Research Master Area Studies, specialisation Middle Eastern Studies with sufficient level of Persian. Please, contact the student advisor, Nicole A.N.M. van Os or the teacher Dr. G.R. van den Berg, if you are interested in taking this course, but NOT a student admitted to one of the above-mentioned master programmes or if you are not confident regarding your level of Persian.
In this course the rich tradition of Persian historical writing from its rise in the eastern parts of the Islamic caliphate in the 10th century to the Qajar era will be dealt with by examining examples of Persian historiography and by analyzing available secondary source material. The focus will be on the nature, function, context and background of Persian historiography, specifically in premodern times. During the course, we will examine excerpts of historical writing from different periods, mainly from chronicles, but we will also look at other types of writing containing historical information, such as mirrors for princes, geography and biography. Much of the material we will explore can be related to the legitimizing enterprise of rulers and dynasties who established large empires in the Middle East, Central Asia and the Indian subcontinent, such as the Ghaznavids, Saljuqs, Mongols, Timurids, Safavids and Mughals.
Concise description of the course objectives formulated in terms of knowledge, insight and skills students will have acquired at the end of the course. The relationship between these objectives and achievement levels for the programme should be evident. The aim of this course is to provide an overview of 1000 years of Persian historical writing, its themes, its context, its form and its nature, by examining a selection of primary source material from different periods and a variety of secondary sources.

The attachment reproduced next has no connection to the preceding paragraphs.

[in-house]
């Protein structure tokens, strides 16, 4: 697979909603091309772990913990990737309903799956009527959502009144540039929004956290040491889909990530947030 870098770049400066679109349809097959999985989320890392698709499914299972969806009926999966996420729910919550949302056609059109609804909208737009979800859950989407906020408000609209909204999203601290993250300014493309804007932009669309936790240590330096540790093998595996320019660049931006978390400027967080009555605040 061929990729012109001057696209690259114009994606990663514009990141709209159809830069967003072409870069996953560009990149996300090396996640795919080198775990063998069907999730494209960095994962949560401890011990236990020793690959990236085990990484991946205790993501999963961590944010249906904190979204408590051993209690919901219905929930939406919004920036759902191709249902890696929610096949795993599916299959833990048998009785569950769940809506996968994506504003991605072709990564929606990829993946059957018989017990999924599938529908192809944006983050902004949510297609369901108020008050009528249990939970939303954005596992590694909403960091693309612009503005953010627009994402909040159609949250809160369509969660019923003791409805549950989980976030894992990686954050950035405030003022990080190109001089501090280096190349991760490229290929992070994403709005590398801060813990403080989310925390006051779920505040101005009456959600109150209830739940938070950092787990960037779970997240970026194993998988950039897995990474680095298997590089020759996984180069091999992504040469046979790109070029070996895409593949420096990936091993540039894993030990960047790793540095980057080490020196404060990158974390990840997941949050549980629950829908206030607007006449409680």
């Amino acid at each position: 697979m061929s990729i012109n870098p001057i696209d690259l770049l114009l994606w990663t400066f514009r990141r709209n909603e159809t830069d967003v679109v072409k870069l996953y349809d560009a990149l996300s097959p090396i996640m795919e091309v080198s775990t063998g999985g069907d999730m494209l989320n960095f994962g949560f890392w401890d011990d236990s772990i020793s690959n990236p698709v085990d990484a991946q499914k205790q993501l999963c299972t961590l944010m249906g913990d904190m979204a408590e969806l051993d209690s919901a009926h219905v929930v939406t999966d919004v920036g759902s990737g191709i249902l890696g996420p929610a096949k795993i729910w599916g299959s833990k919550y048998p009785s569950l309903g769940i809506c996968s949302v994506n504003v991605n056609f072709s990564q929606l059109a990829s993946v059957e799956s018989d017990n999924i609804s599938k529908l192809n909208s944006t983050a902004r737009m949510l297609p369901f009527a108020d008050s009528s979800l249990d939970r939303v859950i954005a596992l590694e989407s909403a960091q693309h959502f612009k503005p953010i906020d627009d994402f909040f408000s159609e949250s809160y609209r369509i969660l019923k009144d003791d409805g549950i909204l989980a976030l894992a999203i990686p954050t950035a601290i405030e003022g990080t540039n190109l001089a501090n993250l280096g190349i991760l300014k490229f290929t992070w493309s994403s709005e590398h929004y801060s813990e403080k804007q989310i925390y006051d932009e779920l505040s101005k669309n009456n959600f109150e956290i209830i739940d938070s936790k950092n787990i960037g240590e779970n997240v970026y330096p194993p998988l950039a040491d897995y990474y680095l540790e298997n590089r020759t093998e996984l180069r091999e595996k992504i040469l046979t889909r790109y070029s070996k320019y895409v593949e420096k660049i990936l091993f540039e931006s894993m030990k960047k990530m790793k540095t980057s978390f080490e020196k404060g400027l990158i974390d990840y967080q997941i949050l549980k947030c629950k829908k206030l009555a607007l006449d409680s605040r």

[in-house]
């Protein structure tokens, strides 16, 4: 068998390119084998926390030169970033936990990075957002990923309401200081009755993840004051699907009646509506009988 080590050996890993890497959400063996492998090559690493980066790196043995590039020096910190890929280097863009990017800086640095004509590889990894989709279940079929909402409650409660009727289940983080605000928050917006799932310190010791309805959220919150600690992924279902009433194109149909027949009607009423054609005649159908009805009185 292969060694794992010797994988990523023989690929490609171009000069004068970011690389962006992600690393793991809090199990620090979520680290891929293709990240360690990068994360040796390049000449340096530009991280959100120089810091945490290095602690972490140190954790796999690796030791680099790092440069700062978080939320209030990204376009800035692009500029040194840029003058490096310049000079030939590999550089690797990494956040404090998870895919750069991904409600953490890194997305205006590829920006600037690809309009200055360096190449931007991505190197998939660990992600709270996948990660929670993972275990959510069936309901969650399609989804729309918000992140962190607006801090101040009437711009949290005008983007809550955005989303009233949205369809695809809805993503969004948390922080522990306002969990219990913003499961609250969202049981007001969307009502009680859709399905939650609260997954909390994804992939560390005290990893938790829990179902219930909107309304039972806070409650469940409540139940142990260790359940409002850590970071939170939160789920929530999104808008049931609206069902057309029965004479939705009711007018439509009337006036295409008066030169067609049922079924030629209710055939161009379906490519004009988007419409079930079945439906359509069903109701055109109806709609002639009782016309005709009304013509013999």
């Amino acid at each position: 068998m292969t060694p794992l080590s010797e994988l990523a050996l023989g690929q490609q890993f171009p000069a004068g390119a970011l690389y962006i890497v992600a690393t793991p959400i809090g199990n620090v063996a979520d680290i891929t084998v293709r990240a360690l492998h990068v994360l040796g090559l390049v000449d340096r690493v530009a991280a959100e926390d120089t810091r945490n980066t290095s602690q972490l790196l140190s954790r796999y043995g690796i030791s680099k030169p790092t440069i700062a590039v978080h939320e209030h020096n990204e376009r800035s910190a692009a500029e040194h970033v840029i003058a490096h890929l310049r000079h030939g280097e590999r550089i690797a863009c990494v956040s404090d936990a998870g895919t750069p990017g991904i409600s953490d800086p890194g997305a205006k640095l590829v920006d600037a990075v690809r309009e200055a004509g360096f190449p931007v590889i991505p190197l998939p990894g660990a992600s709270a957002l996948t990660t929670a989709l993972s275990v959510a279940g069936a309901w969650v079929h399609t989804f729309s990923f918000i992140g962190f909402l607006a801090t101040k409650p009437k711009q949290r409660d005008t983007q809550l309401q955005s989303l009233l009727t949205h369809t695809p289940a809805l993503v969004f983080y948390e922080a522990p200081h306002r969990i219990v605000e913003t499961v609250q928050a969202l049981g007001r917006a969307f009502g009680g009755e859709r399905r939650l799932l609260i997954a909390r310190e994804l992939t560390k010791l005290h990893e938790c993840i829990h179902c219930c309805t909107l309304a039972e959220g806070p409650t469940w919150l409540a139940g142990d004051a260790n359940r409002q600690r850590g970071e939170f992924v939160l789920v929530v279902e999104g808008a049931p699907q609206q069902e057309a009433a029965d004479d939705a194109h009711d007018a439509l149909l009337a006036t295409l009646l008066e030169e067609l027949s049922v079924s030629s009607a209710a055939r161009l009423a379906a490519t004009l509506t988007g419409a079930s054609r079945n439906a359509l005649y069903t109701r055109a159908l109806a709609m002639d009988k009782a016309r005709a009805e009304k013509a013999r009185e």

Mode of instruction
Paper of ca. 8000 words (60%)
Midterm paper (AQCI) (20%)
Presentation and participation in class (20%)
Primary text material will be provided for by the tutor. Secondary readings include:
Denise Aigle, L’Iran face à la domination mongole, Leuven: Peeters 1997
Said Amir Arjomand, The Salience of Political Ethic in the Spread of Persianate Islam, Journal of Persianate Studies 1, 1 (2008), pp. 5-29
Reuven Amitai, The Mongols in the Islamic lands : studies in the history of the Ilkhanate, Aldershot: Ashgate 2007
Lisa Balabanlilar, Imperial identity in the Mughal Empire : memory and dynastic politics in early modern South and Central Asia, London: I.B. Tauris 2012
C.E. Bosworth, The Ghaznavids: Their Empire in Afghanistan and Eastern Iran 994-1040, Edinburgh: Edinburgh University Press 1963
Beatrice Manz, Power, Politics and Religion in Timurid Iran, Cambridge: Cambridge University Press 2007
Julie Meisami, Persian Historiography to the End of the Twelfth Century, Edinburgh: Edinburgh University Press 1999
Charles Melville (ed.), Persian Historiography, London: I.B. Tauris 2012
Andrew Newman, Safavid Iran : rebirth of a Persian empire, London: I.B. Tauris 2006
Andrew Peacock, Early Seljuq History: A New Interpretation, London: Routledge 2010
Sholeh A. Quinn, Historical writing during the reign of Shah ʿAbbas : ideology, imitation, and legitimacy in Safavid chronicles: Salt Lake City, University of Utah Press 2000
Marilyn Waldman, Toward a Theory of Historical Narrative: A Case Study in Perso-Islamicate Historiography, Columbus: Ohio State University Press 1980
Registration via uSis is mandatory.